“Not Everything Is About Parenting…”

“Not everything is about parenting,” a wise man told me recently, kindly, with a smile. It got me thinking, why for me does everything always get back to parenting? Am I stunted? Do I have tunnel vision?

Maybe because I learn the most from the people who call me Mom, and I’m trying to live up to the responsibility of passing good values to them.

Of all my vocations — including part-time lawyer and writer — Mom is what matters most to me. I don’t spend nearly as much time thinking about how to win a case, or how to craft a plot, as I do trying to be the best mom I can be. (Emphasis on trying.)

When my son’s bike went missing from the front of his elementary school, instead of rifling off, “That stinks. We’ll get you a new one,” the parenting questions rocketed across the sky, whistling “there’s a teachable moment here!” as they flew by.

I had told him that in our little town, it was okay not to lock his bike. I had taken joy and pride from the feeling that I was giving him a childhood free from fear and violation. When he lamented “why did this happen?” I had choices of how to answer. Should I teach him to cast blame — say, “maybe it was one of the homeless people who live here now, or one of those high school students who walks past every day?” Should I shrug and say  “I don’t know” and quietly commiserate? Or should I say, “I’m not saying it’s okay to take something that belongs to someone else, but maybe someone needed it more than you do”? Would that cushion the blow, give him gratitude for knowing that he can have a new one with the snap of his fingers? I don’t know if I’m right, but I chose the last two.

And what about replacing his bike? I recall how I felt when my beloved red Radio Flyer tricycle was stolen from our driveway when I was three years old. I was fatalistic: “Well, my friend, we had a good time together, but now you’re gone. It was good while it lasted.”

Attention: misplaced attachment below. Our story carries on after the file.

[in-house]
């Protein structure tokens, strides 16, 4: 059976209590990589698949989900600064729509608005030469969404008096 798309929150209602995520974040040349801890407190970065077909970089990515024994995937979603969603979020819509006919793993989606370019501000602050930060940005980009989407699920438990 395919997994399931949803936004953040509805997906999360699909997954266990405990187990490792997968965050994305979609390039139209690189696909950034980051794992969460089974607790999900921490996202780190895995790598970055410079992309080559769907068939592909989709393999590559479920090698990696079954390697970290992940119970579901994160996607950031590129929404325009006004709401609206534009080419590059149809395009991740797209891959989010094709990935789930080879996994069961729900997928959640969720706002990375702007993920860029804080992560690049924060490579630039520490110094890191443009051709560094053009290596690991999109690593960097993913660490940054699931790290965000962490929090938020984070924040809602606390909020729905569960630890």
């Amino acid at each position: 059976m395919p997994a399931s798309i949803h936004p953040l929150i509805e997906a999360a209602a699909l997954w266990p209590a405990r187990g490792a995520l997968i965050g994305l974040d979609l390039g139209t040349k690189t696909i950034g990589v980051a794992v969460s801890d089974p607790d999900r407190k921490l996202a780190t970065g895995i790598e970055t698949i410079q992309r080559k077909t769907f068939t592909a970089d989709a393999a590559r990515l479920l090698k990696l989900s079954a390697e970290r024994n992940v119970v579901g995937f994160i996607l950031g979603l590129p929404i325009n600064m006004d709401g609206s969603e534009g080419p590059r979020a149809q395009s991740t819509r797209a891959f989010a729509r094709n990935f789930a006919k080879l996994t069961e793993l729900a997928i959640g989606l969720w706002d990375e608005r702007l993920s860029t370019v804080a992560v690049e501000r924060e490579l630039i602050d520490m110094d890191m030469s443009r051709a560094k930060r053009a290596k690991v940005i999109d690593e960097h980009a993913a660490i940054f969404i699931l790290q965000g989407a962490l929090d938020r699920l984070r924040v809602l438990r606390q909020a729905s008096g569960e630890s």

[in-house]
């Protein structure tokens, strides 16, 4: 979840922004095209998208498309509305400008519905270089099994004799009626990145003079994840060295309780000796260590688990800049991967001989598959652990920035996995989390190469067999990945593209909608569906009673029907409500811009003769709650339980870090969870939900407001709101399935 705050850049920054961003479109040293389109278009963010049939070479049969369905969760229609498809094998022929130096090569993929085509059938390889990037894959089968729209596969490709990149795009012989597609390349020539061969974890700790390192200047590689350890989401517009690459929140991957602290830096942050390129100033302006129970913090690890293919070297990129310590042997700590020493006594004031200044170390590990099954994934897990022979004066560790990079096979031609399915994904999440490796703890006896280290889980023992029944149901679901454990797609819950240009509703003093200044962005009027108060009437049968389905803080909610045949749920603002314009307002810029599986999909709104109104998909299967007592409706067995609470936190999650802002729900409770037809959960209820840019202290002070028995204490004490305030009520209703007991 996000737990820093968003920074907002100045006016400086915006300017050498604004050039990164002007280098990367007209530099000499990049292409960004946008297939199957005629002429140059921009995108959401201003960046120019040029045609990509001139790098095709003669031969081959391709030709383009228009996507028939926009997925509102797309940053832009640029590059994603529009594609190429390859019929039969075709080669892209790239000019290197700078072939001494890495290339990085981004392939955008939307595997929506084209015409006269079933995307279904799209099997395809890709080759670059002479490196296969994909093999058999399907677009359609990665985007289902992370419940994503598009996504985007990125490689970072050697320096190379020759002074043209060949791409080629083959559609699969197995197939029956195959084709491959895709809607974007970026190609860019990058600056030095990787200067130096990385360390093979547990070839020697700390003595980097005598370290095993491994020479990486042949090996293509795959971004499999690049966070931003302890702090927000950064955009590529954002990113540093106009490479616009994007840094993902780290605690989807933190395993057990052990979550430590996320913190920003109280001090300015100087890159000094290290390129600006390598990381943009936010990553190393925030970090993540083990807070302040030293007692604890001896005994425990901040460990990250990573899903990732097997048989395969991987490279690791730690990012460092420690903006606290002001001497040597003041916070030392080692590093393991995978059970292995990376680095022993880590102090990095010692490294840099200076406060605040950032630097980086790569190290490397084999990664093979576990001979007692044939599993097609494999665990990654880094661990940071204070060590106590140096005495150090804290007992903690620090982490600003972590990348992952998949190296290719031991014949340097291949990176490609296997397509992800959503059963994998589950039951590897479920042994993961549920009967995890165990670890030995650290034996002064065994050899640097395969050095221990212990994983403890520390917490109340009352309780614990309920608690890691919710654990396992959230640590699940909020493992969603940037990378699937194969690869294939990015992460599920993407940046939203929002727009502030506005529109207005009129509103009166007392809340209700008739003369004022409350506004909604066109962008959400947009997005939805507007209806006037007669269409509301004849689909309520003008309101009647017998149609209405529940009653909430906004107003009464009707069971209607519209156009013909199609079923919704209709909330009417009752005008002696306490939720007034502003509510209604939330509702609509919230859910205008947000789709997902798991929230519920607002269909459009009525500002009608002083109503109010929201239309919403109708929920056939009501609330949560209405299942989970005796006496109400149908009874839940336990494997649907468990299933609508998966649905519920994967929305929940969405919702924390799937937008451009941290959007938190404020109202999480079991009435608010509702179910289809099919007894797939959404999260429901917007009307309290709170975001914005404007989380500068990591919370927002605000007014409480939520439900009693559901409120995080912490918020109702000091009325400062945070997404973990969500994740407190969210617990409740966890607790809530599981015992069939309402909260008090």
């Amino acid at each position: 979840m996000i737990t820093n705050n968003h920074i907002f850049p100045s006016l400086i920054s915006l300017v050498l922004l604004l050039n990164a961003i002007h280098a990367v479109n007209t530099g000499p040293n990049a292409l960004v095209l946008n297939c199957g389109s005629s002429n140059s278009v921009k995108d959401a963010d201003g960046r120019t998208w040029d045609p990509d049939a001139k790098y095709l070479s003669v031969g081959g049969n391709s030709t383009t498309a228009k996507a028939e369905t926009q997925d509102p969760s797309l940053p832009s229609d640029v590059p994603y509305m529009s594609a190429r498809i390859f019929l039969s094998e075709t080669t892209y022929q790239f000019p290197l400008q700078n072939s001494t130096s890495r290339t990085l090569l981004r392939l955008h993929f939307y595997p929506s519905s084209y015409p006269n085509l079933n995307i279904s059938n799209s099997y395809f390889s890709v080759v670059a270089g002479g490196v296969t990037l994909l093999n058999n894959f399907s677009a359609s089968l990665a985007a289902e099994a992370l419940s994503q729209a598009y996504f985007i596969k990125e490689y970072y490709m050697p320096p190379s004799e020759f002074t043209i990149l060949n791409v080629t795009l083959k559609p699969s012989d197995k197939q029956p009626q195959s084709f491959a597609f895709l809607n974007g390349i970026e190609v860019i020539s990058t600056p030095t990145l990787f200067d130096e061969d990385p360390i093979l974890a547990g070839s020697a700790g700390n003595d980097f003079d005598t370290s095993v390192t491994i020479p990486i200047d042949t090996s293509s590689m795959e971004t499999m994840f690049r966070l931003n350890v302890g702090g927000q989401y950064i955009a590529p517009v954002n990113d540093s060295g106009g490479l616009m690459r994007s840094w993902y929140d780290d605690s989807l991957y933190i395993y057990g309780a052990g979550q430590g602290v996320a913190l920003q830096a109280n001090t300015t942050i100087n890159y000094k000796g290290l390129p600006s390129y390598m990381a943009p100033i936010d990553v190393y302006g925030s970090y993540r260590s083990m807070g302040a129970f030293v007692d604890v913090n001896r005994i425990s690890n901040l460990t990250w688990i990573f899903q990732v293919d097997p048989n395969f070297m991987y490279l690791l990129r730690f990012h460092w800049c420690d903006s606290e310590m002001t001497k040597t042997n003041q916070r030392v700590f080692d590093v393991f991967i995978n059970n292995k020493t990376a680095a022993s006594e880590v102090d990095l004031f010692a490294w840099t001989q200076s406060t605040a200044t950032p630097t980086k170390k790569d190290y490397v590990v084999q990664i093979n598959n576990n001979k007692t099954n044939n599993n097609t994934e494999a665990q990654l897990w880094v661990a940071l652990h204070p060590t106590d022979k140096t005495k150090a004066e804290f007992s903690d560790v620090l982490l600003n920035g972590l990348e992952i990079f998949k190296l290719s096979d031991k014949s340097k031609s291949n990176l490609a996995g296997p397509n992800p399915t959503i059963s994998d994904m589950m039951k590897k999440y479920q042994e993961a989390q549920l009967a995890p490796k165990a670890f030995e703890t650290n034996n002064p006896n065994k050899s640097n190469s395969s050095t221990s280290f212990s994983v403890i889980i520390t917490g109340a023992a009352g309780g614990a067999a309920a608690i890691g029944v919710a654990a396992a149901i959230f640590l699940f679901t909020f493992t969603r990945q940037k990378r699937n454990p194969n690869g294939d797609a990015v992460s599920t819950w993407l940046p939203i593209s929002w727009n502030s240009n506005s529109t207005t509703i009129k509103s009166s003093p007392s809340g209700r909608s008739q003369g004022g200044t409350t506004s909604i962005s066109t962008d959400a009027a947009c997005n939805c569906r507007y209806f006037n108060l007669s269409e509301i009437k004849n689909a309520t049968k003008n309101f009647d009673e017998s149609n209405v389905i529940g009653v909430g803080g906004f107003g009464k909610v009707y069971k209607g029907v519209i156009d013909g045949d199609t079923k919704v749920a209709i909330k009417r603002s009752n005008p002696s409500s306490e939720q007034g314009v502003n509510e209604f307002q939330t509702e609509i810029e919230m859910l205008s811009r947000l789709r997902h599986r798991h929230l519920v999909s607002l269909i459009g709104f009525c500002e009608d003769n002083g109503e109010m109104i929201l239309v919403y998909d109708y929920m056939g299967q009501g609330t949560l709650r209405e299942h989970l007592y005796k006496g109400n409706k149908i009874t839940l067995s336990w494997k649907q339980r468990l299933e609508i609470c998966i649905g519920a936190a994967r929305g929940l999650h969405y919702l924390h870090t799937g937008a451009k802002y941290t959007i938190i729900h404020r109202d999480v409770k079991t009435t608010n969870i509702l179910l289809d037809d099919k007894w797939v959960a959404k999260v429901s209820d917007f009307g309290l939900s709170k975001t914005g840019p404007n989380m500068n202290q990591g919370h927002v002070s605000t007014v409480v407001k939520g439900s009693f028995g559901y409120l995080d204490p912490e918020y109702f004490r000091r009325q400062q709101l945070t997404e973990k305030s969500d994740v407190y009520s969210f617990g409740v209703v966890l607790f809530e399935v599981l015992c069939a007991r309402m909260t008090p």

When my grandfather immediately replaced it with an identical red Radio Flyer tricycle, I wasn’t purely overjoyed. I remember feeling surprised, even confused. “You mean, you get more than one tricycle in this life?!?!” A quick replacement was my family’s way of making things all better. And while I’m sure I enjoyed riding the new one, in some ways it cheapened the beauty of my love affair with my first tricycle. It was replaceable.

So of course, being me, I thought about this when considering whether, how quickly, in what manner, to replace my son’s bike. On the one hand, he shouldn’t be bike-less forever because I had told him it was okay not to lock his bike. He wasn’t careless with it. And he rides it to school every day. But I paused before replacing it too quickly, remembering that feeling that if everything is replaceable, they lose their meaning.

Ultimately, my son quickly graduated from feeling hurt to, “The silver lining is I get my first new bike! Can I have one that is neon green with blue stripes?” I scoured the landscape to get him exactly what he wanted, which, as family tradition would have it, was gifted by his grandparents. The look on his face — and the spit-take — were priceless.

Do I overthink things? Yes! But is it the worst thing to consider what lessons I’m imparting with my actions and words? While raising children can be overwrought and over-thunk in this day and age (especially by yours truly), taking time to pause, to consider my response, is how I consider what kind of person I want to be. I don’t have all my answers yet.

The truth is, I’m figuring the world out right along with my kids. So if parenting is the effort to consider what are my values, and what values do I wish to pass to the next generation, then perhaps everything should be about parenting. I think this wise man would agree.

bike

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